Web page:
FEAST OF THE PRESENTATION
OF THE LORD
Today’s Liturgy shows Jesus who goes out to meet his people.
It is the feast day of encounter.
What does this mean for us? Above all, that we too are called to welcome Jesus who comes to meet us. To encounter him: the God of life is to be encountered every day of our lives; not now and then, but every day. To follow Jesus is not a decision taken once and for all, it is a daily choice. And we do not meet the Lord virtually, but directly, we encounter him in our lives, in the concreteness of life. Otherwise, Jesus becomes only a nice memory of the past. When we welcome him as the Lord of life, however, as the centre and the beating heart of everything, then he is alive and lives anew in us. And what happened in the temple also happens to us: around him everything meets, and life becomes harmonious. With Jesus we find again the courage to carry on and the strength to remain firm. The encounter with the Lord is the source. It is important then to return to the source: to retrace in our mind the decisive moments of encounter with him, to renew our first love, perhaps writing down our love story with the Lord. This would be good for our consecrated life, so that it does not become a time that passes by, but rather a time of encounter.
The encounter which is born of the call culminates in vision. Simeon says: “My eyes have seen your salvation” (Lk 2:30). He sees the Child and he sees salvation. He does not see the Messiah who works miracles, but a small child. He does not see something extraordinary, but Jesus with his parents, who bring a pair of turtledoves or two pigeons to the temple, which is the most humble offering (cf. v. 24). Simeon sees God’s simplicity and welcomes his presence. He is not looking for anything else, is not asking or wanting for something more; it is enough to see the Child and take him in his arms: “nunc dimittis, now let me depart” (cf. v. 29). God, as he, is enough for him. In God he finds the ultimate meaning of his life. This is the vision of consecrated life, a vision that is simple and prophetic in its simplicity, where we keep the Lord before our eyes and between our hands, and not to serve anything else. He is our life, he is our hope, he is our future. Consecrated life consists in this prophetic vision in the Church: it is a gaze that sees God present in the world, even if many do not notice him; it is a voice that says: “God is enough, the rest passes away” it is praise that gushes forth in spite of everything, as the prophetess Anna shows.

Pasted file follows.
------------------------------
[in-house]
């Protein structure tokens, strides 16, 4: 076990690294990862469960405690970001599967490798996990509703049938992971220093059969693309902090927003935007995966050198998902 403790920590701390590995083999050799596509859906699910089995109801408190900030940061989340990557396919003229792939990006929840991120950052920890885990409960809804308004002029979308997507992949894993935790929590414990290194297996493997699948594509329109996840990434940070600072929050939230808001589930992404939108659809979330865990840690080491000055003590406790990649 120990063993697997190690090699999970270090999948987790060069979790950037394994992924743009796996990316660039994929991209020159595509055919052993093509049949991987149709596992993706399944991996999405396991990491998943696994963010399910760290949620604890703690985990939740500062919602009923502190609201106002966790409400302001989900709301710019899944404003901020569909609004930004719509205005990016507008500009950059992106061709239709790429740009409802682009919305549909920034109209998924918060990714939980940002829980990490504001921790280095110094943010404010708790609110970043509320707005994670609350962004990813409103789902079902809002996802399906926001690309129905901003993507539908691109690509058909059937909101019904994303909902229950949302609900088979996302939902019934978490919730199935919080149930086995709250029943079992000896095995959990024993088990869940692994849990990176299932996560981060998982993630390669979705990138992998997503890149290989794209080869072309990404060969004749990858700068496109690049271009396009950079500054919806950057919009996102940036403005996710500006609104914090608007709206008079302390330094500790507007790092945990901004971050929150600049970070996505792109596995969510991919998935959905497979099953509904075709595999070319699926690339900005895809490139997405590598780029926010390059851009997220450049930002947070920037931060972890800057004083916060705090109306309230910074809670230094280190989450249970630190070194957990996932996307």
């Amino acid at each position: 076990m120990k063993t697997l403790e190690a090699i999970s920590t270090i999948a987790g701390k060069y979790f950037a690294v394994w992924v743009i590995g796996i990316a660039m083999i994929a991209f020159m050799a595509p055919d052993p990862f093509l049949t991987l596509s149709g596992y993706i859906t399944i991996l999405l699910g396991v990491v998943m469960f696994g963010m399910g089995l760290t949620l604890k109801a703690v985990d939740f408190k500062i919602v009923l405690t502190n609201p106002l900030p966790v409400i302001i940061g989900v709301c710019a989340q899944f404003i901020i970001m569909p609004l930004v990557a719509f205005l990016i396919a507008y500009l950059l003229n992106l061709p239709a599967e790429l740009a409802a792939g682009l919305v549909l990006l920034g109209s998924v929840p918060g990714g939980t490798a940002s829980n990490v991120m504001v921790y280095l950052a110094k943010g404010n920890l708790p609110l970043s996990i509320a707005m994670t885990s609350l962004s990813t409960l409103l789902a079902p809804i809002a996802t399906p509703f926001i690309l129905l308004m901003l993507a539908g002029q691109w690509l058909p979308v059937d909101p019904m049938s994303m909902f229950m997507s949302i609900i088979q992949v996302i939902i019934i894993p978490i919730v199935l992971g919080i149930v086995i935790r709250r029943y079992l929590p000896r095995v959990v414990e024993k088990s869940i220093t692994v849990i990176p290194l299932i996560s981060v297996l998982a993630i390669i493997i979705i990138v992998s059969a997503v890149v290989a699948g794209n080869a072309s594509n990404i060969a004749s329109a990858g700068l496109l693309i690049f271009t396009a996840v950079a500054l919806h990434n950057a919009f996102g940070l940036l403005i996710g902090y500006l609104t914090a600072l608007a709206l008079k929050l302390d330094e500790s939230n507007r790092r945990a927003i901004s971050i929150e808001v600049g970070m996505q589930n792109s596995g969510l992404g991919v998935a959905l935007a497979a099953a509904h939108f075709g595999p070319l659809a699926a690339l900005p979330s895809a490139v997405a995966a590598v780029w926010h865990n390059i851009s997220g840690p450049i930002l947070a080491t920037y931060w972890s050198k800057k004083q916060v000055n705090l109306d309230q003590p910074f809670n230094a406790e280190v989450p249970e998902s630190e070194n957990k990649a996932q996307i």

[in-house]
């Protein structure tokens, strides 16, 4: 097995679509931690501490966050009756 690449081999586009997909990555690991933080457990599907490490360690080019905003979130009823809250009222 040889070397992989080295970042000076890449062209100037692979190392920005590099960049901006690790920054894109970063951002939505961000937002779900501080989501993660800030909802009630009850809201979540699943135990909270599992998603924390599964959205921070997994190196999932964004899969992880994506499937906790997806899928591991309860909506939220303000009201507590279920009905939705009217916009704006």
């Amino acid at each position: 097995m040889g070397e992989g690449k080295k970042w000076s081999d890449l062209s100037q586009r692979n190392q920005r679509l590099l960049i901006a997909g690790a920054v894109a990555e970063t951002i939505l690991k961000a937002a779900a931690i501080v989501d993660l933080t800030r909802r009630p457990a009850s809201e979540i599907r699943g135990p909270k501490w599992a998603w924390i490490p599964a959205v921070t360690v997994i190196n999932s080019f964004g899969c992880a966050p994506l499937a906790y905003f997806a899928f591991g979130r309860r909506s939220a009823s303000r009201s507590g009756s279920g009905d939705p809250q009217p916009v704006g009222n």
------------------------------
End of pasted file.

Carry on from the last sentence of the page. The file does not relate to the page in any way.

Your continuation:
This then is the consecrated life: praise which gives joy to God’s people, prophetic vision that reveals what counts. – it’s about new life. It is a living encounter with the Lord in his people. It is a call to the faithful obedience of daily life and to the unexpected surprises from the Spirit. It is a vision of what we need to embrace in order to experience joy: Jesus.
HOMILY OF HIS HOLINESS POPE FRANCIS